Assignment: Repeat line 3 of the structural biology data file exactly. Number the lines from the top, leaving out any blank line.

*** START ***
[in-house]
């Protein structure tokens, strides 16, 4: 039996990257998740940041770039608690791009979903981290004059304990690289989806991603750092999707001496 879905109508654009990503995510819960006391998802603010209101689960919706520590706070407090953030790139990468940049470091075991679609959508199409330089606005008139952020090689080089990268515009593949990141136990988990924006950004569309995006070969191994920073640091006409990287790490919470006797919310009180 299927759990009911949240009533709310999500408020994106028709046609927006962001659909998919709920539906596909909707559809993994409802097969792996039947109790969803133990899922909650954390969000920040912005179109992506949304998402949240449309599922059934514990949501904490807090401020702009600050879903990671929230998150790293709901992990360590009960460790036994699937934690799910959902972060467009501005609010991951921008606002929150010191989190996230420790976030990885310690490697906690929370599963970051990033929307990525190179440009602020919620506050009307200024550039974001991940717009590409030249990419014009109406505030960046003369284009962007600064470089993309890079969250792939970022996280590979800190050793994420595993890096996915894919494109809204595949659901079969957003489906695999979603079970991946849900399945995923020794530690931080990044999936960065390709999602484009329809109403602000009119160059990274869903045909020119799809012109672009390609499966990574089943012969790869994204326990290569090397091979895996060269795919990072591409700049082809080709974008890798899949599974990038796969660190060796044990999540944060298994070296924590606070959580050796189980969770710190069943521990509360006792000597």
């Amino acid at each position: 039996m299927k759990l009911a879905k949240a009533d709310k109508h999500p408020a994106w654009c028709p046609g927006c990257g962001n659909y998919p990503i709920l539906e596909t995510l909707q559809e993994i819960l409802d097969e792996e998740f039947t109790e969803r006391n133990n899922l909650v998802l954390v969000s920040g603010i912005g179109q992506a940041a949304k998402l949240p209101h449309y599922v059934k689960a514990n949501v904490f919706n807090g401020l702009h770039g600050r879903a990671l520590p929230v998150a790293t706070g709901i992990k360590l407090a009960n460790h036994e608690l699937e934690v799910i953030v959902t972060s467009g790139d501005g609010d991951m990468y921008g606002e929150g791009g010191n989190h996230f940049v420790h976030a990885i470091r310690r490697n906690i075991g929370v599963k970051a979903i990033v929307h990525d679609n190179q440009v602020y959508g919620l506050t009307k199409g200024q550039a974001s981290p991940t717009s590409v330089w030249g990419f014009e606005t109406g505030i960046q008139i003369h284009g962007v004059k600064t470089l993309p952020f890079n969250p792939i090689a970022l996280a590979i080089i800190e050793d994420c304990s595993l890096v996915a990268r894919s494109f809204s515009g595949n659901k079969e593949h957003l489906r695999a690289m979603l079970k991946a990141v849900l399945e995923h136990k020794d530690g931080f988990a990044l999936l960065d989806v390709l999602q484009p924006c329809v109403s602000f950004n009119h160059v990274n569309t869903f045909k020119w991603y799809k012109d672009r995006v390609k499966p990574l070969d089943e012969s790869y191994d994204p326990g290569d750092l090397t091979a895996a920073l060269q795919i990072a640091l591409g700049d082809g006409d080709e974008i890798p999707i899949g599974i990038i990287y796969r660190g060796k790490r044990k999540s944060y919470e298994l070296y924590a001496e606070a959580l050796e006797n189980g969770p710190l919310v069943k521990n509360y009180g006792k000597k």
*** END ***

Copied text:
């Amino acid at each position: 039996m299927k759990l009911a879905k949240a009533d709310k109508h999500p408020a994106w654009c028709p046609g927006c990257g962001n659909y998919p990503i709920l539906e596909t995510l909707q559809e993994i819960l409802d097969e792996e998740f039947t109790e969803r006391n133990n899922l909650v998802l954390v969000s920040g603010i912005g179109q992506a940041a949304k998402l949240p209101h449309y599922v059934k689960a514990n949501v904490f919706n807090g401020l702009h770039g600050r879903a990671l520590p929230v998150a790293t706070g709901i992990k360590l407090a009960n460790h036994e608690l699937e934690v799910i953030v959902t972060s467009g790139d501005g609010d991951m990468y921008g606002e929150g791009g010191n989190h996230f940049v420790h976030a990885i470091r310690r490697n906690i075991g929370v599963k970051a979903i990033v929307h990525d679609n190179q440009v602020y959508g919620l506050t009307k199409g200024q550039a974001s981290p991940t717009s590409v330089w030249g990419f014009e606005t109406g505030i960046q008139i003369h284009g962007v004059k600064t470089l993309p952020f890079n969250p792939i090689a970022l996280a590979i080089i800190e050793d994420c304990s595993l890096v996915a990268r894919s494109f809204s515009g595949n659901k079969e593949h957003l489906r695999a690289m979603l079970k991946a990141v849900l399945e995923h136990k020794d530690g931080f988990a990044l999936l960065d989806v390709l999602q484009p924006c329809v109403s602000f950004n009119h160059v990274n569309t869903f045909k020119w991603y799809k012109d672009r995006v390609k499966p990574l070969d089943e012969s790869y191994d994204p326990g290569d750092l090397t091979a895996a920073l060269q795919i990072a640091l591409g700049d082809g006409d080709e974008i890798p999707i899949g599974i990038i990287y796969r660190g060796k790490r044990k999540s944060y919470e298994l070296y924590a001496e606070a959580l050796e006797n189980g969770p710190l919310v069943k521990n509360y009180g006792k000597k």